The Devils Lake Basin in northeast North Dakota is a subbasin of the Red River of the North Basin. Devils Lake and Stump Lake are the two primary closed basin lakes at the southern edge of the basin. As closed basin lakes, they receive and store runoff from their respective drainage basins and their water levels can fluctuate from dry to overflowing in response to changing climatic conditions.
There is geologic evidence that the lakes have overflowed to the Sheyenne River and dried up completely on several occasions over the past 10,000 years. More recent history also shows that dramatic swings in lake elevation are possible. In 1940, Devils Lake was nearly dry at an elevation of 1401 feet (NGVD 29), and in June 2011, the lake reached a modern-day record high elevation of 1454.3 feet. This fluctuation of over 53 feet of lake elevation is a change of over 300 square miles of lake area.
Since 1993, the Devils Lake Basin has experienced a wet cycle which has wreaked havoc on basin residents by threatening communities, flooding tens of thousands of acres of agricultural land, and forcing the abandonment of homes, roads, and other facilities. These conditions have caused the State of North Dakota to take an active role in flood prevention and mitigation. Specifically, the State has implemented three broad strategies to attempt to prevent future damaging flooding in the Devils Lake Basin. These strategies include construction and operation of outlets to the Sheyenne River, basin water management, and infrastructure protection.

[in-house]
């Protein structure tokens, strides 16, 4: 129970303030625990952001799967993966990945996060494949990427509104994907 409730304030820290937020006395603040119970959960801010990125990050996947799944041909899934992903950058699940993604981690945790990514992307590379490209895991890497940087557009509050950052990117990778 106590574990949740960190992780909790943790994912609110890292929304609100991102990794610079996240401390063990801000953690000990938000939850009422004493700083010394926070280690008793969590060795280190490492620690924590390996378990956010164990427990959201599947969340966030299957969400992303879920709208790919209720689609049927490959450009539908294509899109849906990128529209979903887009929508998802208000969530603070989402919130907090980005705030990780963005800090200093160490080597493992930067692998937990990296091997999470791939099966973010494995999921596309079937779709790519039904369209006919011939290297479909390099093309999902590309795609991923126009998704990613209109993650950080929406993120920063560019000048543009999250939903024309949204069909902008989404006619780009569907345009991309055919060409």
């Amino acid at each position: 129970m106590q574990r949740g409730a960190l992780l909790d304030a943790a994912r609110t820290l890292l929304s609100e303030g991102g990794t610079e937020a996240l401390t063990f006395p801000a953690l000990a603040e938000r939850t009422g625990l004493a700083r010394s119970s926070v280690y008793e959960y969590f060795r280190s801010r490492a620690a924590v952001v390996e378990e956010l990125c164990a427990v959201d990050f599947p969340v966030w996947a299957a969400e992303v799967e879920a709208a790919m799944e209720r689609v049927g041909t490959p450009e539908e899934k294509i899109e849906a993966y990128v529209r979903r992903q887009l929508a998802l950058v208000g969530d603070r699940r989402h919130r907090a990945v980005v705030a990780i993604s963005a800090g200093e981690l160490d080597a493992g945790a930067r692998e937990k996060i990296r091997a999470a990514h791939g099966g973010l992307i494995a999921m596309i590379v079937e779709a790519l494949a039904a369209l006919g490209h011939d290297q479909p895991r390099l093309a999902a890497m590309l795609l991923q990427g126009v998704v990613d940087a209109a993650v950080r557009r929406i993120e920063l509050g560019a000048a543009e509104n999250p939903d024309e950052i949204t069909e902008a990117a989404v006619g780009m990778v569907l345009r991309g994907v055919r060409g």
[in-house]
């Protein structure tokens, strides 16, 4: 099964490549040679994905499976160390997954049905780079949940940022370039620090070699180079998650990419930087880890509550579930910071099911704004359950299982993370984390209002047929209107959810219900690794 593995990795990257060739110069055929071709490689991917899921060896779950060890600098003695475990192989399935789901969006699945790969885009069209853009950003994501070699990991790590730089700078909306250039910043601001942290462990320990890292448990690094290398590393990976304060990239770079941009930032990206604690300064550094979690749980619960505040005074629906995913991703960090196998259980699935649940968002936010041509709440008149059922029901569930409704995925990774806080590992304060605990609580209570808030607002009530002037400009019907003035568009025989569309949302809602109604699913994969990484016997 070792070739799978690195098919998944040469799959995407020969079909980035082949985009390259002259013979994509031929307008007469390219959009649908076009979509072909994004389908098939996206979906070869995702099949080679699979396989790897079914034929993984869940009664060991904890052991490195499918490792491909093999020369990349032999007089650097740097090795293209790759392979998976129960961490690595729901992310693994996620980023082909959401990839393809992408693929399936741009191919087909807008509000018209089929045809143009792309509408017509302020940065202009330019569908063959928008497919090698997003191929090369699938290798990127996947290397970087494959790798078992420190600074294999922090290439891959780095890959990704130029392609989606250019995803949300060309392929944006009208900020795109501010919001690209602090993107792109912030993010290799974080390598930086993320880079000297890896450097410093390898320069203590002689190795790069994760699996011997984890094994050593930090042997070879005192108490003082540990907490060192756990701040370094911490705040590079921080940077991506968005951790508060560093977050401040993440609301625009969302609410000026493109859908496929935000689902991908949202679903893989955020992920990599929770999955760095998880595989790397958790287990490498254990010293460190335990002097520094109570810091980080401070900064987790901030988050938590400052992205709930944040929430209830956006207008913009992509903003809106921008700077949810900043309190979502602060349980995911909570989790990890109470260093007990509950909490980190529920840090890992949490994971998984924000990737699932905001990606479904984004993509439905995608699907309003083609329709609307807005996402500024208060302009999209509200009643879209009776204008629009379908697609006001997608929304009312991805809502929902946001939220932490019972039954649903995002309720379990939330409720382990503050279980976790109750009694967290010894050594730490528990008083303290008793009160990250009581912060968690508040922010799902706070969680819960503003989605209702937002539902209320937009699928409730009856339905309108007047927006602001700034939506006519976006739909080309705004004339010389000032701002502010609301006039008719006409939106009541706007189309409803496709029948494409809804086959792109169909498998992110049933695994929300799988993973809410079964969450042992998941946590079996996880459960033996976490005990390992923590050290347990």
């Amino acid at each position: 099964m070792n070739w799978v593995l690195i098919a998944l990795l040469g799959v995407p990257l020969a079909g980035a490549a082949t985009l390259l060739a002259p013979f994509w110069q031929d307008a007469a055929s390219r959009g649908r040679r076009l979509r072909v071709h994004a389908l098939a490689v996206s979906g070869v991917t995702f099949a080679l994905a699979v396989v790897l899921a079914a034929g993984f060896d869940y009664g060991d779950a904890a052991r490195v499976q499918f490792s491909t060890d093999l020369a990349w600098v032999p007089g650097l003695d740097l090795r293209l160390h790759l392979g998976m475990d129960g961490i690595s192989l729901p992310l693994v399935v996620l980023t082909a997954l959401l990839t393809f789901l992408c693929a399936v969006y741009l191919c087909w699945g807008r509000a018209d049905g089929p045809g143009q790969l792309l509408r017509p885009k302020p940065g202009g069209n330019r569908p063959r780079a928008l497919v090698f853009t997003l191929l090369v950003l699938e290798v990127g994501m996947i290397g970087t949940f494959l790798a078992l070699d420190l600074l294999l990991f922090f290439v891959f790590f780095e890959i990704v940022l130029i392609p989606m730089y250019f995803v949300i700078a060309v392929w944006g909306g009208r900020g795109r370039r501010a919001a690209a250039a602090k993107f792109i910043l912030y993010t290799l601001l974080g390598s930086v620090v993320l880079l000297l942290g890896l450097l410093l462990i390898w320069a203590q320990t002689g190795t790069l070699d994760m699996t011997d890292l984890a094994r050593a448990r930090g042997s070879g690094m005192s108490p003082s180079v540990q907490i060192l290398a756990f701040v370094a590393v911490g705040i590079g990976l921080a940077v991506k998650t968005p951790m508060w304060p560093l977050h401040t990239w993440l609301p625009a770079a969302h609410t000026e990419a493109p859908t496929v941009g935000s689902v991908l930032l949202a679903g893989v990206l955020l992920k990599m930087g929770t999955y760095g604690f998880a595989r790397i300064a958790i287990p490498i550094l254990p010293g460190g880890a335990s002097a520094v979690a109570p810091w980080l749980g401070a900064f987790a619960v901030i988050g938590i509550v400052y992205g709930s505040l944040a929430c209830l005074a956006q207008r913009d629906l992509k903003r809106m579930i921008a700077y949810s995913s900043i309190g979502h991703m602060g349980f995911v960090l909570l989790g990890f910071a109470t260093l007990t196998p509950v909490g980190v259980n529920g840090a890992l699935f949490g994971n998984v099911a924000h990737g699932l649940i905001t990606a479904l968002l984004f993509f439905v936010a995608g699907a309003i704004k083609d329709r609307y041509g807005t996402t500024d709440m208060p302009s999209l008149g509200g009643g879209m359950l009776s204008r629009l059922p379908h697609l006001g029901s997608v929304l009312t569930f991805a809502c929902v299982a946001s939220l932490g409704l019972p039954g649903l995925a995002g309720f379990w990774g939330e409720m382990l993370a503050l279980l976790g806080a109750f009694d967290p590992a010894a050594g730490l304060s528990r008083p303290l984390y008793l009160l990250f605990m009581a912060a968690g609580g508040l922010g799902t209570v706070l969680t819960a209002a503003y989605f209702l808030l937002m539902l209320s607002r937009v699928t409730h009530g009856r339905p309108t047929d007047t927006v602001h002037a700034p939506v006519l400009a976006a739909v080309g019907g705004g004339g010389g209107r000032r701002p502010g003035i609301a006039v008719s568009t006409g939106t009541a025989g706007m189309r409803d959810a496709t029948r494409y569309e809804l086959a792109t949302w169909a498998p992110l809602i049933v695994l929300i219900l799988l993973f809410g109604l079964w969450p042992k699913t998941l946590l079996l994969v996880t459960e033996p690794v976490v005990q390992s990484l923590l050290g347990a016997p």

Devils Lake Elevation Graph (4,000 Years) - A figure that estimates lake elevation in Devils Lake over the last 4,000 years, based upon tree ring and soils data.
Devils Lake Period Of Record Elevation Graph - Measured changes in the elevation of Devils Lake since record keeping began.
For more information on the Devils Lake Basin, please contact Tim Dodd, P.E., Devils Lake Basin Engineer (701) 328-4962 or e-mail.